First Weekend Inside Pubs: Getting Back to Socialising From a Hospitality Expert
Brits are being offered the ultimate guide to getting back to socialising indoors after months spent out of social settings and in some cases, alone.
After being kept out of indoor venues, clubs, bars and restaurants for the best part of a year, the team at Groubook know the idea of returning to these spaces might be daunting.
Whether you are eager and excited to get back to the local pub, or if you have apprehensions, these tips can calm any anxieties about emerging from lockdown, after limited contact with friends and family for over a year.
Founder of Groubook, Bradley Gough said: “As we start to look forward to sunny days spent in beer gardens, meals in restaurants, and nights out with our friends, it is important to be conscious of how alien the first few trips out might feel.
“It is totally normal to feel nervous, apprehensive or less engaged with the idea of going out. After all, we have all been stuck in the house for an exceptionally long time!
“It is important to get on top of these issues and begin to understand them before our friends start inviting us out.
“The impacts of minimal socialising over the last year or so will range from person to person, but some will really struggle with the idea of the world opening back up, after a year or so in their own bubble.”
Getting back to socialising:
1. Start small
It is a good idea to start small after long periods of lack of contact. Start by meeting one person in a quiet spot for a coffee, or lunch to build confidence gradually. Reminders of previous enjoyable social situations, like pictures or old messages, can help to ease people back into the swing of things. It is okay to say no to situations or gatherings that bring about uncomfortable feelings but avoiding social situations entirely will be detrimental.
2. Pace yourself
After such a long time away from friends and family, it might seem like a good idea to make plans with all the most important people in your life as restrictions on indoor venues are eased. Whilst squeezing in as many lunches, drinks, and coffees as possible, will make for an exciting weekend, it might also become overwhelming. Try pacing out plans, so you can fully enjoy each reunion and avoid feelings of being socially burnt out.
3. Vary routines
It is best to try and vary routines and the places you visit, to experience more things ahead of the world opening back up. Make plans to go to places away from the usual lockdown spots or meet people in real life, who you have only recently seen virtually.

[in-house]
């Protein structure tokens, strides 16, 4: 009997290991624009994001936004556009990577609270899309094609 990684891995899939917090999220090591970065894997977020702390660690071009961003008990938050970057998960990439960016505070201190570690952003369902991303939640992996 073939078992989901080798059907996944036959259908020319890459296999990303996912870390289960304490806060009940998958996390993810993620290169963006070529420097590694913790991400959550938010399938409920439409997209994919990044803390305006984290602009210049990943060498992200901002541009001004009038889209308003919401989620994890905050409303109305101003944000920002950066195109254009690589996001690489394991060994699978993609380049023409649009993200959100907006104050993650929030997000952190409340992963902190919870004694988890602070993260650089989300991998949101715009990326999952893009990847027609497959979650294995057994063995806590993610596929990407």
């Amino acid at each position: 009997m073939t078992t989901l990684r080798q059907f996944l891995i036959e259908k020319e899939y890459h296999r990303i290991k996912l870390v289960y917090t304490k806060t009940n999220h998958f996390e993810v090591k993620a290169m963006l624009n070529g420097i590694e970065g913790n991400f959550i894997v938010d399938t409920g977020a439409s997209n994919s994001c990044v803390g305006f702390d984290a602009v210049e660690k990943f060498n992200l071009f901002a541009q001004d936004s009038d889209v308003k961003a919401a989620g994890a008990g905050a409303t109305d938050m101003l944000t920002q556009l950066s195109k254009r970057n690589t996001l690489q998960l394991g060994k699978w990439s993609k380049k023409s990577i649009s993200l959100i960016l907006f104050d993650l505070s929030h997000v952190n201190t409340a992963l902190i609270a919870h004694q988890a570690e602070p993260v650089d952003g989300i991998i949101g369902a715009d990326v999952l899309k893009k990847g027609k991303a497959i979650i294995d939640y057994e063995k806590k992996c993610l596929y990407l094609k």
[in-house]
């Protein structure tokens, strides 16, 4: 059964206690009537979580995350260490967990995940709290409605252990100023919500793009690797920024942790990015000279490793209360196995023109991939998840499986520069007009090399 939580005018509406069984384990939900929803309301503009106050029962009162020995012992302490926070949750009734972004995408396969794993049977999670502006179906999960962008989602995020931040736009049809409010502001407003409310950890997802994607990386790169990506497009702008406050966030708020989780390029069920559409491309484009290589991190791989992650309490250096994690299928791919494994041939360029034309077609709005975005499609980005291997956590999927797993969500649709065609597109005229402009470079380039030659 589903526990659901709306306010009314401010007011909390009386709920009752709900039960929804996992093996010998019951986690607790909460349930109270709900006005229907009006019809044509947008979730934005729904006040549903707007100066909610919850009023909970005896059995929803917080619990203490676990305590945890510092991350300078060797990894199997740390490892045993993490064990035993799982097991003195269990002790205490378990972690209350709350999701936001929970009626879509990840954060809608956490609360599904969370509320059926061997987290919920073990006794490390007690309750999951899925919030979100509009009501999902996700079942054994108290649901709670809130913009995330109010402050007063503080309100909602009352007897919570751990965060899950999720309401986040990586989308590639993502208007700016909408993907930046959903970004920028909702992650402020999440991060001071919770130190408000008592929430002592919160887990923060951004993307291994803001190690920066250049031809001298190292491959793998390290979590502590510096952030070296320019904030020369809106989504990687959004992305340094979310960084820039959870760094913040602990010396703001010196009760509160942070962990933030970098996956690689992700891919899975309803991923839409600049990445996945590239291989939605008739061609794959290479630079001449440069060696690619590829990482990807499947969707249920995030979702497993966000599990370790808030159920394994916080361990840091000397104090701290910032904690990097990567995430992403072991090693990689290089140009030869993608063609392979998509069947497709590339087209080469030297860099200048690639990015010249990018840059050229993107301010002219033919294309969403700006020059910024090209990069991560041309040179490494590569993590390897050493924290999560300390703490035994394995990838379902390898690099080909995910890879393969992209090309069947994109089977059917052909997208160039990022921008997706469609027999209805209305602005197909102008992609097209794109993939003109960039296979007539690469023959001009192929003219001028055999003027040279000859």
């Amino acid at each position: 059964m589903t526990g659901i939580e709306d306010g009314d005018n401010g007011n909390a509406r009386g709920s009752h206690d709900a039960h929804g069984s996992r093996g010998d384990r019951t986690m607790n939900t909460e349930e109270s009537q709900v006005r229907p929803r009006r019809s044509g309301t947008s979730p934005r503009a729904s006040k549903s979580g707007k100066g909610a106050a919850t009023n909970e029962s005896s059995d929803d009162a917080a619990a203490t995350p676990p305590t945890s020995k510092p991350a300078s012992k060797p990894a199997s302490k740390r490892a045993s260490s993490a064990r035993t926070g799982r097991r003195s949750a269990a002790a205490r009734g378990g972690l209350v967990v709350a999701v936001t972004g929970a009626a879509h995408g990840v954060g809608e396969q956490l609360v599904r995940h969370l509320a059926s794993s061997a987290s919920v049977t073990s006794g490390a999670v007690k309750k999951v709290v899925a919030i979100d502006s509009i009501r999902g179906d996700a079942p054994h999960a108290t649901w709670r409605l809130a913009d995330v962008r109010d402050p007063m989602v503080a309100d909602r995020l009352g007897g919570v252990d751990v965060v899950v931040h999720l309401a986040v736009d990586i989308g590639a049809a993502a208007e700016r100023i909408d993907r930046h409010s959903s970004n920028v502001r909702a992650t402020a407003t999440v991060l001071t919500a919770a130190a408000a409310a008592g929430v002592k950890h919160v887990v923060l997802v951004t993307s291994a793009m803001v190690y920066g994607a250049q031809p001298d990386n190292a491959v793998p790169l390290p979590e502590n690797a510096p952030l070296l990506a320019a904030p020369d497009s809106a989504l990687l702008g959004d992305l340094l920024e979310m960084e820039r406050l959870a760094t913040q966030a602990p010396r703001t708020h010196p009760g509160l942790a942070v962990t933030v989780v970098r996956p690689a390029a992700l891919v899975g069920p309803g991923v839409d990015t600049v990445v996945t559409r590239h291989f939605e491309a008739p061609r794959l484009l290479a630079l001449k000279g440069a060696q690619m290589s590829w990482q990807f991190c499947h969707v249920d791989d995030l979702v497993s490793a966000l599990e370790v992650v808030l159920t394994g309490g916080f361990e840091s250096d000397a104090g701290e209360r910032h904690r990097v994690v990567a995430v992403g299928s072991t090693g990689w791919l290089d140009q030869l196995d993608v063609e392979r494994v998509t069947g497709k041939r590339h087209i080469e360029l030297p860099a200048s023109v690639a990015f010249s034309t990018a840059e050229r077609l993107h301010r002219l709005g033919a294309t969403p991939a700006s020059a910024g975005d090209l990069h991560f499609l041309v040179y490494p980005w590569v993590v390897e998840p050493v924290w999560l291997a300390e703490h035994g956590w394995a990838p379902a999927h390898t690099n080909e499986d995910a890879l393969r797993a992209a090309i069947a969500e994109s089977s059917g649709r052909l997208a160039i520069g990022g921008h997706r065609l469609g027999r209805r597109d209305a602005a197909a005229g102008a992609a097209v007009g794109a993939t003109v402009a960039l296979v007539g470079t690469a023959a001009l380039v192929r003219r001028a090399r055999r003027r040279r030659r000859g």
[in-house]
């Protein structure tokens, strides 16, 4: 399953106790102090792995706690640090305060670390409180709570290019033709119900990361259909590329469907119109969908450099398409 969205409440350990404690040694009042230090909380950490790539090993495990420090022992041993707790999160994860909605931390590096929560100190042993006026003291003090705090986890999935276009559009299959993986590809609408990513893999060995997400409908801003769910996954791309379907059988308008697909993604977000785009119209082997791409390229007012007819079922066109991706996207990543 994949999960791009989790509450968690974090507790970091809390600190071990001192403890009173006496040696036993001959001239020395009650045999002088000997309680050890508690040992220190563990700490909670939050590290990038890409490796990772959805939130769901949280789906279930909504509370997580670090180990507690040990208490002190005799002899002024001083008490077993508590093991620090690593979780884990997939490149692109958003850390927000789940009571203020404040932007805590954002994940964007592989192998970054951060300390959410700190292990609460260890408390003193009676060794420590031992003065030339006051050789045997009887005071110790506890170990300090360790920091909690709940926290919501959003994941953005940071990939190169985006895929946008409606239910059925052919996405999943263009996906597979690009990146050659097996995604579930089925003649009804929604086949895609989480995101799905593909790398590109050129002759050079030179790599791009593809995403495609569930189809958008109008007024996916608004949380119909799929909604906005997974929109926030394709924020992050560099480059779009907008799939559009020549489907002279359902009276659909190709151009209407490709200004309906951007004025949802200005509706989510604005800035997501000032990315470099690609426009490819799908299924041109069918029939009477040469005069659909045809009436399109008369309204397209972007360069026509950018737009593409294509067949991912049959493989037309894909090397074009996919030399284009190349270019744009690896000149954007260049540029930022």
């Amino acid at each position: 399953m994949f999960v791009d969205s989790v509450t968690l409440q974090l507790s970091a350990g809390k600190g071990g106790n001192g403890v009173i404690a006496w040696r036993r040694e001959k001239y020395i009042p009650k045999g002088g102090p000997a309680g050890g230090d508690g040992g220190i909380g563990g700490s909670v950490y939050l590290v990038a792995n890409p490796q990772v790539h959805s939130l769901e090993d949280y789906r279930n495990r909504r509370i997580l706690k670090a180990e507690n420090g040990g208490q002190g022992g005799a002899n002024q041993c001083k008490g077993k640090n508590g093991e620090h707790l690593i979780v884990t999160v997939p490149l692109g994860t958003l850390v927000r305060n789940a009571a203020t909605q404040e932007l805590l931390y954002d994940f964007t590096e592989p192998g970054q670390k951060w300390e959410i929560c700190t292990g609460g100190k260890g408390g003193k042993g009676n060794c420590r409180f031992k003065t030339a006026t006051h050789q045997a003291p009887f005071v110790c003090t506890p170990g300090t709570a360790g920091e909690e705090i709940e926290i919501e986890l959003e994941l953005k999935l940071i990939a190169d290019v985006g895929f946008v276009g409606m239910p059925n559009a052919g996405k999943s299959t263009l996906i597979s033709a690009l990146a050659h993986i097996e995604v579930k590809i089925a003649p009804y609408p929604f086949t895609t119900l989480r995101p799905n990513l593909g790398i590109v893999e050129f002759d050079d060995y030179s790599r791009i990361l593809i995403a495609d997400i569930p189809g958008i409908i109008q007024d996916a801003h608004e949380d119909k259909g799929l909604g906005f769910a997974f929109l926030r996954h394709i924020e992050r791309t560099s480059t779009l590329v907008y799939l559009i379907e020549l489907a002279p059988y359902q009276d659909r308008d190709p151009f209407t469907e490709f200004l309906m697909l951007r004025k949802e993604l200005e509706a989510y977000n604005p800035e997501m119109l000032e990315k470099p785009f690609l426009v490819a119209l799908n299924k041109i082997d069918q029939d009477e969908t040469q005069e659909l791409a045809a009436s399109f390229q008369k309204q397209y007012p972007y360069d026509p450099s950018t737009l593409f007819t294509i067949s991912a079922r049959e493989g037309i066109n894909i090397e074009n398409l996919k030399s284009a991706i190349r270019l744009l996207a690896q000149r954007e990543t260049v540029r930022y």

4. Consider others
When it comes to social anxiety, it is easy to become overly self-conscious when solely focusing on yourself. Take a moment to think about the people out and about around you, as they are probably feeling slightly uncomfortable too. Even the most extroverted people will be out of practice when socialising post-pandemic. It is also helpful to remember that social interactions are a two-way street, meaning it is not one person’s responsibility to carry all the conversation.
5. Be present
Regulations are changing frequently and there are lots of conflicting conversations being had in the media currently. Focusing on the present is a great calming technique for when future social plans become overwhelming. Practising mindfulness meditation can help us focus on the moment we are in, alleviating stress about imminent changes.
6. Get planning
Having solid plans can help to ease some people’s social anxieties. People feeling excited, but also a little apprehensive about the hospitality sector reopening should start by going out at quieter times, such as weekday daytimes where possible. Being prepared will also eliminate some health-related anxieties, so remember to pack plenty of hand sanitiser, spare masks and a contactless way to pay.
7. Be kind
A lot of people working in the hospitality sector have only worked a couple of shifts over the last year, meaning they might be a little out of practice and may need more patience than usual. The pandemic has also taught us that no one truly knows what strangers are going through privately. Hopefully being stuck in the house for such long periods has made everyone check their manners, but in case it hasn’t… here is a reminder!
8. Book in advance
When the day finally does come, and restaurants and bars reopen, lots of people will feel nervous or out of practice when it comes to ordering food or drinks. A great way to alleviate feelings of anxiety and avoid long waits when out and about is to make a booking or tell the venue your plan way in advance. Take advantage of online booking systems and apps like Groubook, which lets groups of friends, families or colleagues book and arrange their nights in one place, while taking advantage of discounts and rewards.